Posting Political Signs within Nevada’s State Highway Right of Ways
It is illegal to post campaign signs within the right-of-way of state highways. Like many other states, it can be a challenge to identify what roads are under Nevada DOT control and which are local or federal roads, which have a different set of regulations to abide by. State highways include not only the well numbered rural routes but many country roads and city streets. If you have a question about the right of way for state highways, NDOT recommends calling your local district office. In Clark County call the District I Office in Las Vegas at (702) 385-6540, in Tonopah call (775) 482-2300, in northwestern Nevada call the District II Office in Sparks at (775) 834-8300, in Winnemucca call (775) 623-8000, in northeastern Nevada call the District III Office in Elko at (775) 777-2700, and in Ely call (775) 289-1700.
Once you have identified that the road is a state road, you campaign must follow the regulations established in Nevada’s state code, namely:
- Political signs should not be a distraction to drivers. Be careful where you put signs in intersections and elsewhere, so you do not cause accidents. Also, don’t place signs in a way that blocks the view of oncoming traffic.
- Your sign cannot resemble official traffic signs.
- From NDOT, “Political signs erected on private property that is adjacent to a state highway may be erected no more than 60 days before a primary election and must be removed within 30 days after the primary election. Signs for candidates or questions appearing on the general election ballot do not have to be removed until 30 days after the general election.”
- Political campaign signs adjacent to and within 660 feet of any state highway must meet federal requirements. For yard signs or any other 4′ x 8′ or smaller sign there is no need for a permit unlike larger signs.
Apart from state requirements, local governmental agencies can and do have varying criteria regarding placement of political signs on city and county roads. These local restrictions vary greatly among the various entities and must be checked locally.
Sample County Political Signs Requirements
Each county in Nevada has its own yard sign rules to follow. Some counties may not be any more stringent than the Nevada state regulations, but many counties have additional restrictions that you need to consider depending upon what county or counties that you are running for elected office in.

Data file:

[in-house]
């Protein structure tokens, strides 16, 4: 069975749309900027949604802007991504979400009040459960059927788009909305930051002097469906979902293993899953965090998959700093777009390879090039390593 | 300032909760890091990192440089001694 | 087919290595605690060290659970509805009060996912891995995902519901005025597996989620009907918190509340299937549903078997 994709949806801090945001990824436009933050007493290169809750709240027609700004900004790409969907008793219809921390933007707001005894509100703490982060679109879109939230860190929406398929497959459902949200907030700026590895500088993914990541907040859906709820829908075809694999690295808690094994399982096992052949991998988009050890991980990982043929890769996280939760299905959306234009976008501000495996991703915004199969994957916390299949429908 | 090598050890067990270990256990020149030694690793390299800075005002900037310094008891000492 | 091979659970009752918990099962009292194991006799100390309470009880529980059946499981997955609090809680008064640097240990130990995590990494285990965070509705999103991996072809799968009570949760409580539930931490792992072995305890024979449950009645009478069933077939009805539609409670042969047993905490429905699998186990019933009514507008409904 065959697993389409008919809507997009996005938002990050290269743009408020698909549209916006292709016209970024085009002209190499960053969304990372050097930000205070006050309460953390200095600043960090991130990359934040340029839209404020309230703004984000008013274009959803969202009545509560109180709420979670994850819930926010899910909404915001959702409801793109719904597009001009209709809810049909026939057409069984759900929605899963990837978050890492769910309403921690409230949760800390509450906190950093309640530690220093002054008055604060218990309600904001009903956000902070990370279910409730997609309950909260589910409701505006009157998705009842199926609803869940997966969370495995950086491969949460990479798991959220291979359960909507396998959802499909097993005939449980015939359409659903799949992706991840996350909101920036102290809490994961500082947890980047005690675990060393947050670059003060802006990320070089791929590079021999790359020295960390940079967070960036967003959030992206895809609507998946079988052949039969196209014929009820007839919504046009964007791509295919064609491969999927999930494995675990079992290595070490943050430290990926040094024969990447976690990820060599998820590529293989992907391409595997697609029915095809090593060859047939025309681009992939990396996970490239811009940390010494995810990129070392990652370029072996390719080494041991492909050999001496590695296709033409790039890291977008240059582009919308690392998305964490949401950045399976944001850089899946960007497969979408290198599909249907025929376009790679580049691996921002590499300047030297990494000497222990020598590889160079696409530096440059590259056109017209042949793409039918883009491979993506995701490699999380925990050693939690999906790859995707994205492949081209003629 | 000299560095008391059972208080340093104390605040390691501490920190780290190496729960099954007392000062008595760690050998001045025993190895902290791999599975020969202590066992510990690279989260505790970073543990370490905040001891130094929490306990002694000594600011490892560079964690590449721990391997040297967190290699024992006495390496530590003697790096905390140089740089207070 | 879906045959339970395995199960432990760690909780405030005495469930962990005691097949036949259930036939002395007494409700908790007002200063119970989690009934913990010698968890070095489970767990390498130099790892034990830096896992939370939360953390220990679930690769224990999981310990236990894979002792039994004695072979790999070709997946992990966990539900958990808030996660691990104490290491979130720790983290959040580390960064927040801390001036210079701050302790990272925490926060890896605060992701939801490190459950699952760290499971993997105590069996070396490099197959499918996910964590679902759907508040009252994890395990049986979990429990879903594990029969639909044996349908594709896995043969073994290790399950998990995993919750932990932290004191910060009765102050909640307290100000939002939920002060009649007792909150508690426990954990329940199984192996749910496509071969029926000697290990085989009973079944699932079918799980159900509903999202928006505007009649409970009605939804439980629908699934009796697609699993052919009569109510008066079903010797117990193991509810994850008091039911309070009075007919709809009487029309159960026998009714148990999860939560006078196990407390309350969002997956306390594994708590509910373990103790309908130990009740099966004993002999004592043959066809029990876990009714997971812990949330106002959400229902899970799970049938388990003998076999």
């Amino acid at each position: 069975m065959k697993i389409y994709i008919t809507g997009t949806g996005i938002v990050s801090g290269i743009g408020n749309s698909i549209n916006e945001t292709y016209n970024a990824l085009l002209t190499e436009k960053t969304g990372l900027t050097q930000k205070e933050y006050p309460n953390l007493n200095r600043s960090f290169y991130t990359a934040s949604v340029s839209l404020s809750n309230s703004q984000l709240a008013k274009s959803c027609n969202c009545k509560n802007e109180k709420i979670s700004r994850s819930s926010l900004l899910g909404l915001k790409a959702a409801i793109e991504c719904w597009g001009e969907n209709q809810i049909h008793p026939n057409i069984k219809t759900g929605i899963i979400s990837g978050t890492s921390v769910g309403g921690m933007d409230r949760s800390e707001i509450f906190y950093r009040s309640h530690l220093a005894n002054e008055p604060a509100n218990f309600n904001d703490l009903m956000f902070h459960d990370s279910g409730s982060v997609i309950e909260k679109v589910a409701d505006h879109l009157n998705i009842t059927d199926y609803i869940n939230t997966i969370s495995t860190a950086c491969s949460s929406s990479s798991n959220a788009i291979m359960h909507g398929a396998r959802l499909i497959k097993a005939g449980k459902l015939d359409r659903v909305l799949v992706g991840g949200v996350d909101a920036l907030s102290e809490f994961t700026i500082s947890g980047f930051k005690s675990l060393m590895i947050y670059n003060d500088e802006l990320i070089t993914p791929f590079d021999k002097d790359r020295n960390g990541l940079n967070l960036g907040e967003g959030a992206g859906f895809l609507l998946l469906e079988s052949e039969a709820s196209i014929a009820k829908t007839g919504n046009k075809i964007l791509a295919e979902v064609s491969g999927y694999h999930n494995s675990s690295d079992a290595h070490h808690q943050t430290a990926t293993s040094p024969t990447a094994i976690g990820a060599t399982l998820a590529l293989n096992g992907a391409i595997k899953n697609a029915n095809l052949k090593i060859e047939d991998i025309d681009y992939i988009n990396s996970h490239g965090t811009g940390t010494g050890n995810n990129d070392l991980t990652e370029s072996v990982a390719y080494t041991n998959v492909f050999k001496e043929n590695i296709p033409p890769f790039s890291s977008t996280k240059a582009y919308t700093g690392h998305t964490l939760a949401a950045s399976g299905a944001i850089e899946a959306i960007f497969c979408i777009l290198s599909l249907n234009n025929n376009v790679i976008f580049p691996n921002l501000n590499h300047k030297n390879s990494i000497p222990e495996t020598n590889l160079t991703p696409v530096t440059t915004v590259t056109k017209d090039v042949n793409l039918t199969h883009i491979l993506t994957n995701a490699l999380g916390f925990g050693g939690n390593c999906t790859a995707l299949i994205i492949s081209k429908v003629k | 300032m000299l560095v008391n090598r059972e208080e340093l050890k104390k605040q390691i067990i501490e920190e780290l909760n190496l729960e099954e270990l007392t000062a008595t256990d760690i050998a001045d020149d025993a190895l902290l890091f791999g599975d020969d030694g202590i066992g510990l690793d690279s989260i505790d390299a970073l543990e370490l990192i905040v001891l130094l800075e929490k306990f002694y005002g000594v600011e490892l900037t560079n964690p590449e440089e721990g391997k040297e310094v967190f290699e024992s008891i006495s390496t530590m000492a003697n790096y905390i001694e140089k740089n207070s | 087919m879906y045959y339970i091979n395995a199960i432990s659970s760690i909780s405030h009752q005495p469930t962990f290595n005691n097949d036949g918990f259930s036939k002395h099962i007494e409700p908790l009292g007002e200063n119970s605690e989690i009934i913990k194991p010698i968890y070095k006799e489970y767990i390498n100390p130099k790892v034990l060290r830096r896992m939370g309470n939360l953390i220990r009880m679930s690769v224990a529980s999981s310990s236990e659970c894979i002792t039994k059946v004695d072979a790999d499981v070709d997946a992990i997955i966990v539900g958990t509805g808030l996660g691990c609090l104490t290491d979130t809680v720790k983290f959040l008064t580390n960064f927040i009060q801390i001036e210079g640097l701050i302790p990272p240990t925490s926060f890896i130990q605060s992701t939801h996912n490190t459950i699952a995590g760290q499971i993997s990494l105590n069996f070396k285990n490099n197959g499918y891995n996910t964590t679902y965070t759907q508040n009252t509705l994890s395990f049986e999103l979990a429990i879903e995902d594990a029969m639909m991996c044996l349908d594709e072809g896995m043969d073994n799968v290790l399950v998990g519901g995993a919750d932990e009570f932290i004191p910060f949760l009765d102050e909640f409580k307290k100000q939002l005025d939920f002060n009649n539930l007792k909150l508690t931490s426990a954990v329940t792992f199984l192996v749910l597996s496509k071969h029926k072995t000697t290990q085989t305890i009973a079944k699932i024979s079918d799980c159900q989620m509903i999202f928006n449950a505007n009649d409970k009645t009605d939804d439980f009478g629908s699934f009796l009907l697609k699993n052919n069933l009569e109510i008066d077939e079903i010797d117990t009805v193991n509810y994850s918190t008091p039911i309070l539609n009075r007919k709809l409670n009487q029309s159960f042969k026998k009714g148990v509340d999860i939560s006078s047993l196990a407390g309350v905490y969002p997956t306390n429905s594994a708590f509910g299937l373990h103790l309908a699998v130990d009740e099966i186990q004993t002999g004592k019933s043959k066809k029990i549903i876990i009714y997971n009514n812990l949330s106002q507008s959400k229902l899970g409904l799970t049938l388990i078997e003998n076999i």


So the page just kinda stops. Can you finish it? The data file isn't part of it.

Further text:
Douglas County, for example, has a number of other restrictions:
- Campaigns are prohibited from posting signs on telephone polls or other traffic control posts.
- You cannot post a political sign along the county right of way.
- It is against the law to place a sign on private property without the property owner’s consent.
- Campaign signs mustn’t obstruct the view of pedestrians or driving traffic.
- Signs must be removed seven days following an election.
NDOT Political Sign Brochure
In addition to this blog post, the Nevada Department of Transportation has put together a handy brochure that summarizes the regulations and NDOT’s enforcement of law related to political signs, which as defined by NDOT, are “any temporary or portable display or device advertising for or against a candidate for public office or a political party or political point of view.”
Consequences for Violating Nevada’s Sign Regulations
Depending upon whether the state road is in the middle of town, in the country, has a sidewalk, has NDOT facilities built along the road, etc. it can be difficult to know where exactly the state has right of way. If you have any questions about where Nevada’s right of way starts and ends, your best option is to give Nevada Department of Transportation’s Right of Way Division a call. In northern Nevada, (775) 888-7480 and in southern Nevada, (702) 385-6540
If you violate any of Nevada’s regulations for political signs, NDOT employees will remove your campaign’s signs and hold them at the nearest maintenance station. Campaigns can collect the signs from the NDOT maintenance station within thirty days of their removal. After thirty days, NDOT will dispose of the signs.
Unlike many other states, candidates are not assessed fines or fees from the Department of Transportation for the cost associated with removing and holding the signs or penalties for violating the state’s regulation. In fact, NDOT explicitly states that their employees will try to remove the signs without damaging them, which is rarely the case elsewhere. Of course, this is no excuse not to violate the state’s regulations because while the Department of Transportation may be forgiving, your opponent or the local newspaper may not be!